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Organic Chamomile Flowers
Matricaria recutita

This magick herb is an old favorite for divination and dreamwork. It makes a nice addition to a dreampillow (together with other dream herbs like passionflower, bay leaves, cinquefoil, yarrow, pot marigold, andmugwort), or try combining it with other herbs for a dream tea. It's good for anointing scrying mirrors, and you can also add it to a bath before bed to promote dreamwork and to help prevent nightmares - or to attract love (it was a component in medieval love potions). Culpeper believed that the ancient Egyptians deemed this a Sun herb, and like a Sun herb, it does encourage a general feeling of well being, but others consider this a Moon herb because of its aid in dreamwork and sedating effects. One can nevertheless see some Venus in its uses as a money attractant (some put a few flowers in your wallet) or to bring money luck (washing one's hands in chamomile water before gambling). It is one of the nine sacred Anglo-Saxon herbs. In the Middle Ages it was a strewing herb, and some nowadays still sprinkle it around the house to keep out negative magic. Its scent is said to help bring understanding in confusion, especially spiritually. Chamomile is also an ingredient in one of Bardon's Fluid Condensers. 

Mundane Uses
Chamomile has good antiseptic properties and in the past has been made into a fomentation for infections, like abscesses. A tea is good for indigestion and is drunk against ulcers in Germany. It's also mildly sedating, suitable for use with children and for people who are having difficulty enduring constant pain. This is one of my favorite teas for relaxing at the end of a long, difficult day.  Keep covered when infusing for tea in order to preserve the volatile components (or Philosophical Mercury) as long as possible. It's also nice to add to a relaxing bath, and a rinse made from the flowers gives highlights to blond hair. In the 1600s, it was even made into a medicinal ale. It is said that people allergic to pollen should not use chamomile, but I have many pollen allergies and have never had a problem with this herb, which I use more than any other. The name of this magick herb comes from the Greek for "ground apple," due to its scent, which some people think resembles that of apples. I think it smells like sun-warmed summer flowers, so to me it makes perfect sense that it is associated with the festival of Midsummer. Chamomile is also known in old grimoires as the Blood of Hestia.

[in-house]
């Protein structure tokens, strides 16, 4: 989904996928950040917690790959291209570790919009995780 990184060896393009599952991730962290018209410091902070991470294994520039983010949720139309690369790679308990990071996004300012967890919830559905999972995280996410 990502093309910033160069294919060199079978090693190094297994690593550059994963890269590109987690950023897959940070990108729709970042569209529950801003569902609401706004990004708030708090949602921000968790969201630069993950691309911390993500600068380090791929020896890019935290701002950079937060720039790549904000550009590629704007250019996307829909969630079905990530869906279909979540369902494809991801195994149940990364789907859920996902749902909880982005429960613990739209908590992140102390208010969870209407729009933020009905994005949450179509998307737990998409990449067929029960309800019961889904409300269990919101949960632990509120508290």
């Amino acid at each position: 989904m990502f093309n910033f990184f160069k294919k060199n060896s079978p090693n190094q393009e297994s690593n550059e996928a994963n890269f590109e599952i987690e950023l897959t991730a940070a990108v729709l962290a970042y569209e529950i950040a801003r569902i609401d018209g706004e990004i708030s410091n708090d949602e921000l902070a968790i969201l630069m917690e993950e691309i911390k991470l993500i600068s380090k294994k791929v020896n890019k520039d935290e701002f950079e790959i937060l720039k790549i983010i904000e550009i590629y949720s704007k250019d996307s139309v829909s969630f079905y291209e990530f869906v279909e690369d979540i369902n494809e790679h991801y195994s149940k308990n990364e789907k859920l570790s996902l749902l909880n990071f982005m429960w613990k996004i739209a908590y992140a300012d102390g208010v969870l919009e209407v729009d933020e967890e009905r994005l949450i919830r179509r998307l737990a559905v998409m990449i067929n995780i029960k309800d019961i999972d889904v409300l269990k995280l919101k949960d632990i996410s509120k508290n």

Organic chamomile flowerss
1 oz. $3.85

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 chamomile essential oil

Uses in Witchcraft & Magic:

Celebrating Midsummer
Love Magic
Money Charms
Moon/Sun Herb

2006, 2016 Harold A. Roth; No reproduction without permission